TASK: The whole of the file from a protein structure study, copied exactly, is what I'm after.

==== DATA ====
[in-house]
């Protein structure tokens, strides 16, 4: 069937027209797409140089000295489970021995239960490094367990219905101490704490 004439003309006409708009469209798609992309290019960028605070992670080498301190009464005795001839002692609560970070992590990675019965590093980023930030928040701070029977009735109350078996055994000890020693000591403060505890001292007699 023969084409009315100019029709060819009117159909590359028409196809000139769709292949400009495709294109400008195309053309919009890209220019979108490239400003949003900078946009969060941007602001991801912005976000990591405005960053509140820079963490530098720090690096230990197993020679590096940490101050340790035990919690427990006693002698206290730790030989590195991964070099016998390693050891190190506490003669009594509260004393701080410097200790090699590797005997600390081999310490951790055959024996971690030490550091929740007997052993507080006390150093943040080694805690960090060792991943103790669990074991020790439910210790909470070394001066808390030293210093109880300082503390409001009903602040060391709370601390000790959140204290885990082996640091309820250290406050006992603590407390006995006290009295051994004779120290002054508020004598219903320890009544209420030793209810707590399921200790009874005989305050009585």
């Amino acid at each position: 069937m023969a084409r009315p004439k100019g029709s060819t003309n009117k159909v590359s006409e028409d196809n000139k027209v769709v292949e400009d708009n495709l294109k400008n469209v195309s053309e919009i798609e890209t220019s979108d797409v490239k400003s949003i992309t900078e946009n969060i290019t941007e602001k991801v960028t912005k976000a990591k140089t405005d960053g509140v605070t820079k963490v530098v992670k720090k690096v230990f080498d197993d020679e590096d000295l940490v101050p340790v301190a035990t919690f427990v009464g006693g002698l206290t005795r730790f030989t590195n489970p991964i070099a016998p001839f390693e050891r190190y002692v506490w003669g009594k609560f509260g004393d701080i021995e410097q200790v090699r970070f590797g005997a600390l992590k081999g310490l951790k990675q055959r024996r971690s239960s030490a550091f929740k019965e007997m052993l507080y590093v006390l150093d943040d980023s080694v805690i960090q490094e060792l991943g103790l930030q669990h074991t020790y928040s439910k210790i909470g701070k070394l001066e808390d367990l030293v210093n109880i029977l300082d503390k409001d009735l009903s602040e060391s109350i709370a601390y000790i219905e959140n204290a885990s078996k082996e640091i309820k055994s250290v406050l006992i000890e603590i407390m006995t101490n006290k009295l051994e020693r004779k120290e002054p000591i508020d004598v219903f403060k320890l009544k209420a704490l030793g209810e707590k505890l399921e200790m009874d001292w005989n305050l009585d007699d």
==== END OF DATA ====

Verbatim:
[in-house]
């Protein structure tokens, strides 16, 4: 069937027209797409140089000295489970021995239960490094367990219905101490704490 004439003309006409708009469209798609992309290019960028605070992670080498301190009464005795001839002692609560970070992590990675019965590093980023930030928040701070029977009735109350078996055994000890020693000591403060505890001292007699 023969084409009315100019029709060819009117159909590359028409196809000139769709292949400009495709294109400008195309053309919009890209220019979108490239400003949003900078946009969060941007602001991801912005976000990591405005960053509140820079963490530098720090690096230990197993020679590096940490101050340790035990919690427990006693002698206290730790030989590195991964070099016998390693050891190190506490003669009594509260004393701080410097200790090699590797005997600390081999310490951790055959024996971690030490550091929740007997052993507080006390150093943040080694805690960090060792991943103790669990074991020790439910210790909470070394001066808390030293210093109880300082503390409001009903602040060391709370601390000790959140204290885990082996640091309820250290406050006992603590407390006995006290009295051994004779120290002054508020004598219903320890009544209420030793209810707590399921200790009874005989305050009585």
């Amino acid at each position: 069937m023969a084409r009315p004439k100019g029709s060819t003309n009117k159909v590359s006409e028409d196809n000139k027209v769709v292949e400009d708009n495709l294109k400008n469209v195309s053309e919009i798609e890209t220019s979108d797409v490239k400003s949003i992309t900078e946009n969060i290019t941007e602001k991801v960028t912005k976000a990591k140089t405005d960053g509140v605070t820079k963490v530098v992670k720090k690096v230990f080498d197993d020679e590096d000295l940490v101050p340790v301190a035990t919690f427990v009464g006693g002698l206290t005795r730790f030989t590195n489970p991964i070099a016998p001839f390693e050891r190190y002692v506490w003669g009594k609560f509260g004393d701080i021995e410097q200790v090699r970070f590797g005997a600390l992590k081999g310490l951790k990675q055959r024996r971690s239960s030490a550091f929740k019965e007997m052993l507080y590093v006390l150093d943040d980023s080694v805690i960090q490094e060792l991943g103790l930030q669990h074991t020790y928040s439910k210790i909470g701070k070394l001066e808390d367990l030293v210093n109880i029977l300082d503390k409001d009735l009903s602040e060391s109350i709370a601390y000790i219905e959140n204290a885990s078996k082996e640091i309820k055994s250290v406050l006992i000890e603590i407390m006995t101490n006290k009295l051994e020693r004779k120290e002054p000591i508020d004598v219903f403060k320890l009544k209420a704490l030793g209810e707590k505890l399921e200790m009874d001292w005989n305050l009585d007699d």